contrabass clarinet

Also:       clarinette contrebasse      clarinette-pédale      Kontrabassklarinette      

Title: Giacinto Scelsi: The Complete Works for Clarinet—Maknongan; David Smyers, contrabass clarinet. Label: Radio Bremen/cpo. Format: CD. Catalogue#: 999 266-2. Track: 10.

Contextual Associations

The contrabass clarinet is an end-blown single-reed aerophone that originated in Europe but is now distributed, albeit sparingly, throughout the world wherever Western cosmopolitanism has taken root. The modern clarinet family has several members (see clarinet, E-flat clarinet, and bass clarinet), the contrabass, introduced in the late 19th century, being the lowest-register member of, and the most recent addition to, this family. The contrabass clarinet is primarily found in the modern concert band and in relatively recent works and arrangements for clarinet ensembles that are popular in parts of Europe. A few late 19th and 20th century orchestral works call for it. There is not much of a solo repertoire for this instrument, though a few works in recent decades have been composed for it (listen to audio clip). The contrabass clarinet is played both by professionals (as an auxiliary instrument) and amateurs (in university bands and clarinet ensembles), males and females.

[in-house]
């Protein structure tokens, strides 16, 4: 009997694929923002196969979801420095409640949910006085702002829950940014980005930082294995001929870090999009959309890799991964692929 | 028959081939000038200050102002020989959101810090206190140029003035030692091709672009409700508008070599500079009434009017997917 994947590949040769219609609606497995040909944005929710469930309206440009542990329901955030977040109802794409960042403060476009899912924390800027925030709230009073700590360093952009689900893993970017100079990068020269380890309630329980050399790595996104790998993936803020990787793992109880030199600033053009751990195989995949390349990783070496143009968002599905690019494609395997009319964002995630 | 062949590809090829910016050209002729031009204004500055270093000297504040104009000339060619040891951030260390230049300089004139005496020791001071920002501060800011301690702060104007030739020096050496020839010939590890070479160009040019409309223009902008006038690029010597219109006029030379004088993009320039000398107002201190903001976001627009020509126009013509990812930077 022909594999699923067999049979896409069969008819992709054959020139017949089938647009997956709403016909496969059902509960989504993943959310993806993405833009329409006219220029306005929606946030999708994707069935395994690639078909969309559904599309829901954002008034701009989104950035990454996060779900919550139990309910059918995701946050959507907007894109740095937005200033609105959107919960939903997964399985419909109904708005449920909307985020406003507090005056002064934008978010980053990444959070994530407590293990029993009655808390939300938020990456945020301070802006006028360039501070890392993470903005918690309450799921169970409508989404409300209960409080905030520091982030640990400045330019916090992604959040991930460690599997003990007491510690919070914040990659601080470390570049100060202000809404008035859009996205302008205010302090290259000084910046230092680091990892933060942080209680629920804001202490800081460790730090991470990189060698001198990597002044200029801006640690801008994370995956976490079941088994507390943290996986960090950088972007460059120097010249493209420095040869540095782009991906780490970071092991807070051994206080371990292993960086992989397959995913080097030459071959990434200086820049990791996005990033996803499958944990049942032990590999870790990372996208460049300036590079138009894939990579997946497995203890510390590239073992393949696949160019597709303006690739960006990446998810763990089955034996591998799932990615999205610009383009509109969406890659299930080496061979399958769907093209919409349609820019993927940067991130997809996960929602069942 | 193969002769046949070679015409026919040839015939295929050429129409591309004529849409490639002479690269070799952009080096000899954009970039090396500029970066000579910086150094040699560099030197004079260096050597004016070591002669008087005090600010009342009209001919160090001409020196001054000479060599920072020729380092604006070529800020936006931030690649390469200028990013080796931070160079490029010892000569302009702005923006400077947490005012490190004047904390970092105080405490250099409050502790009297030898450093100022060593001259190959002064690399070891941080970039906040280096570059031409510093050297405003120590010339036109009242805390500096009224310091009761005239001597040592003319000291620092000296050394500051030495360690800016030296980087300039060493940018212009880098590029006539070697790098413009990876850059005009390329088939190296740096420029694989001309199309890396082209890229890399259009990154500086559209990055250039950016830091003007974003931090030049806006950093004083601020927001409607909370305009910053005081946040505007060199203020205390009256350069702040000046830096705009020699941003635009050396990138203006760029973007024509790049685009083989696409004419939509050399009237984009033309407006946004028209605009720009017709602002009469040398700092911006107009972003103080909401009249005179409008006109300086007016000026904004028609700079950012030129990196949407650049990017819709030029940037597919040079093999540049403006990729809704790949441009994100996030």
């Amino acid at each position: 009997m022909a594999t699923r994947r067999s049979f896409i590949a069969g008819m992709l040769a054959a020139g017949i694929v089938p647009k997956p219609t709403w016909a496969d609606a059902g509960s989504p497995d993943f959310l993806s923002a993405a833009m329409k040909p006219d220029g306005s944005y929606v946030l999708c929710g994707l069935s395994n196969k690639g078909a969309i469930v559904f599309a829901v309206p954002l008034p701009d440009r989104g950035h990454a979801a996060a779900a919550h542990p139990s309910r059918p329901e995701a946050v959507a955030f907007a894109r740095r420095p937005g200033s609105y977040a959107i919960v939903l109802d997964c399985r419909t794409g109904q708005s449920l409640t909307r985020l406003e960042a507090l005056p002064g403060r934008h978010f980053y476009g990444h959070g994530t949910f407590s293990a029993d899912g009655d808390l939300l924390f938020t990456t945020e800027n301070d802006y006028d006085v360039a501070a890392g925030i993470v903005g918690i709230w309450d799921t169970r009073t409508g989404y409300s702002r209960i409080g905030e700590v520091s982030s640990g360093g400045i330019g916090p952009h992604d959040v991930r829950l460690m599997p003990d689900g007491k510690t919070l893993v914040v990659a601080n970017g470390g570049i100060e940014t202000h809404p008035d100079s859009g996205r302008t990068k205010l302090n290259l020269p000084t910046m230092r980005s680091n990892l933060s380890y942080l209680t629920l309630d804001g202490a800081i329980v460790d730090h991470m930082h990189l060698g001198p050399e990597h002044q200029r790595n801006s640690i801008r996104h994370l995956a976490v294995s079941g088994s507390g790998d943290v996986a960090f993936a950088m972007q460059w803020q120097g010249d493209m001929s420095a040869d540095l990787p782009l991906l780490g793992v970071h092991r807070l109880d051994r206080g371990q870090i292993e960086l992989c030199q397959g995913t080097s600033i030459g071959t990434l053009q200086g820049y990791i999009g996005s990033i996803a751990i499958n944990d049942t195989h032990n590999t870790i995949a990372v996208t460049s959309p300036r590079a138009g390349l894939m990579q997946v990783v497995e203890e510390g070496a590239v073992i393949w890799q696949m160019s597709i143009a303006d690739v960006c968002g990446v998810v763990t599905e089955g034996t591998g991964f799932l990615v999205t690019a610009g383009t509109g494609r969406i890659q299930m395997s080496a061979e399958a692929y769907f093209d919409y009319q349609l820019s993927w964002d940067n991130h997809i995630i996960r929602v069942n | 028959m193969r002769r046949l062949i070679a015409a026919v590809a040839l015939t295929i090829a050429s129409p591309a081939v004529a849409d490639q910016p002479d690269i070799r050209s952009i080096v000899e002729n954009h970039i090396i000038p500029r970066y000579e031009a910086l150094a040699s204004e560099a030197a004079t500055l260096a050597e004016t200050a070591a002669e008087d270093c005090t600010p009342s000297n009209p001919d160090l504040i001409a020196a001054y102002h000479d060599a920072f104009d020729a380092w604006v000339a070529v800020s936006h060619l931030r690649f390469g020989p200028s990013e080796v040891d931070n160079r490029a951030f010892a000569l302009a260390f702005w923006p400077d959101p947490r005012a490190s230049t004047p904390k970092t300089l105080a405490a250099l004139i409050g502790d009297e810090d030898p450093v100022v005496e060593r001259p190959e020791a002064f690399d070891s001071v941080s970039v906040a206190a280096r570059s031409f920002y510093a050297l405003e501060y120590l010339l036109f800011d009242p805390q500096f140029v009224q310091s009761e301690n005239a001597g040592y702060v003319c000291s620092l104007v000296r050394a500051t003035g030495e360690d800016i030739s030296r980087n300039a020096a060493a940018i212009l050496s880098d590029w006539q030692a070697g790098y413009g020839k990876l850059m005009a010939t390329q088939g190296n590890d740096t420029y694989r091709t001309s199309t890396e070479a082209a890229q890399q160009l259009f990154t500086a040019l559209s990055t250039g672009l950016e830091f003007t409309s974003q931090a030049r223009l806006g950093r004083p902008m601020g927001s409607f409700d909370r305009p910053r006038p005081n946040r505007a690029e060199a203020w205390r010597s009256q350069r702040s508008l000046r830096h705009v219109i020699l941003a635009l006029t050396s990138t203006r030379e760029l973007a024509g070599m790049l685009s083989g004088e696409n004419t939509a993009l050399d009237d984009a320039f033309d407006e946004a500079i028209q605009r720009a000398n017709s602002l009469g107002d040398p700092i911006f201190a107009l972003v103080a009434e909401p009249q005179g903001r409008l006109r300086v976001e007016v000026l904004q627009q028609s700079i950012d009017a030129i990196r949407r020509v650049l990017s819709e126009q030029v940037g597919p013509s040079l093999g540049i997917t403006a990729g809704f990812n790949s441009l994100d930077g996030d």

The body of this contrabass clarinet is made of resin (hardwoods and metal may also be used) and nickel-plated brass, constructed in four interlocking sections connected with tenon-and-socket joints, plus a mouthpiece. The sections are called, from top to bottom: neck (that has two U-shaped turns into the end of which the reed-bearing mouthpiece is inserted), left-hand or upper joint, right-hand or lower joint, and bell (with a U-shaped bend). From the top of the barrel to the bottom of the lower joint the instrument’s bore is cylindrical; only the bell joint has a conical shape both inside and out. A total of twenty-five sound holes are drilled into the walls of the upper and lower joints. These holes are of varying sizes and are located at acoustically optimal positions, but cannot possibly take into consideration the physiology of the human hands that operate them. An elaborate system of spring activated keys with pads, horizontal rod-axles, and levers made from nickel silver compensates for this. None of the holes are covered directly with the player’s digits; all are reached with the assistance of the keywork system and are covered with keypads made of leather. The mouthpiece, made of ebonite (a hard rubber), is somewhat conical in shape with much of one side shaved off to create a flat, mostly-open plane (called the ‘table’) over which a rectangular reed is positioned so that its thicker base is securely clamped with a screw-tightened metal ligature to the mouthpiece and its thinly-shaven end is aligned with the tip of the mouthpiece. A very small gap is left between the tips of the reed and mouthpiece so that the airstream necessary to sound the instrument can pass. A tenon-and-socket joint is used to connect the mouthpiece to the barrel joint.   

Player - Instrument Interface and Sound Production